Saturday, 29 August 2015

Akira Sakata and Konstrukt - Kaishi: Live at Kargart

I am pretty sure you are not allowed a 'curious music' blog without throwing in the occasional free-jazz record, and this one is a veritable corker. A live collaboration between saxophonist Akira Sakata and Konstrukt, the album comprises four parts taken from a single session in Istanbul earlier this year. What makes this so refreshing is that, whilst it retains the wayward nature of free-jazz, it manages to eschew much of the noisier elements of the genre, with swathes of almost funky bass permeating the erratic drums and horn howls. Closer to Albert Ayler than Peter Br√∂tzmann, the work sprawls dementedly over the 15 or so minutes of each part, but does so with palpable form - even at it's most free, the work oozes an over-riding structure and clarity, however abstract. It's also surprisingly melodic, with extended almost Prokofiev styled riffs running through a mist of tape echo one minute, only to be followed by psyche-inspired arabic sequences the next, rendered on a bed of intricate percussion. Add in some monkish throat singing, and a flirtation with drone, and it adds up to a wonderfully engaging take on a naturally difficult genre.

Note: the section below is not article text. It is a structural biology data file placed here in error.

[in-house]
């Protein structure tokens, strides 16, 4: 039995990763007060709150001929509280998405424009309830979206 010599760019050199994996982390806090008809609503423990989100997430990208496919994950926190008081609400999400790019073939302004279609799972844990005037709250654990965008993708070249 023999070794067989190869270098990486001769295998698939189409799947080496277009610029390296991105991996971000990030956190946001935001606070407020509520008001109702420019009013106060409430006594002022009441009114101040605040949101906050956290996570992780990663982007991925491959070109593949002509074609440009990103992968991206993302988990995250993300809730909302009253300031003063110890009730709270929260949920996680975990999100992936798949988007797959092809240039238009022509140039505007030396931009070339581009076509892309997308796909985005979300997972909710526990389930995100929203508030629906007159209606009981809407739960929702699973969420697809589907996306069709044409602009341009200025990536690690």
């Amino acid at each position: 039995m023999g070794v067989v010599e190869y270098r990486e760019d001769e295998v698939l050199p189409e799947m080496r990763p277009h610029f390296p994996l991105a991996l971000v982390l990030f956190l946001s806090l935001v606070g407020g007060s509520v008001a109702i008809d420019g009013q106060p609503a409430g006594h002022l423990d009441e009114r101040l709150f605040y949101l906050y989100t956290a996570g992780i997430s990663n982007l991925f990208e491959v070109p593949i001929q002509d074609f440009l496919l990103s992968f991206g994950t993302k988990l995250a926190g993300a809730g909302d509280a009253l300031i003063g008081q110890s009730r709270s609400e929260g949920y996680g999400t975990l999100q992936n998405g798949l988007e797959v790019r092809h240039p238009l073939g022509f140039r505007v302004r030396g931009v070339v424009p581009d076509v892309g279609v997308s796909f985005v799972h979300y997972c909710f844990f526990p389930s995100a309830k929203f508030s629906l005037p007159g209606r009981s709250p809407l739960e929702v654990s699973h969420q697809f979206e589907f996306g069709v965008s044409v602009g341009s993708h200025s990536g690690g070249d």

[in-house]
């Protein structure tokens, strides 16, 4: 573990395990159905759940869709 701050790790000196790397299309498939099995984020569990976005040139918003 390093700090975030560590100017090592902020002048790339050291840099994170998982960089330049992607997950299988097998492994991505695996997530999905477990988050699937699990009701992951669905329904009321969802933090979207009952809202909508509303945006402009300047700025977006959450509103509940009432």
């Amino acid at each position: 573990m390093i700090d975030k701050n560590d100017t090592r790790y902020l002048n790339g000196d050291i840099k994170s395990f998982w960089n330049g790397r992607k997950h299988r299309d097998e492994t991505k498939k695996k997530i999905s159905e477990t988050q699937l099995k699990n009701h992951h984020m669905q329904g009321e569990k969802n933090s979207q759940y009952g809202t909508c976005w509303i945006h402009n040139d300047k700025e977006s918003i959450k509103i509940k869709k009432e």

Limited to just 200 copies on double vinyl, you can get it here -

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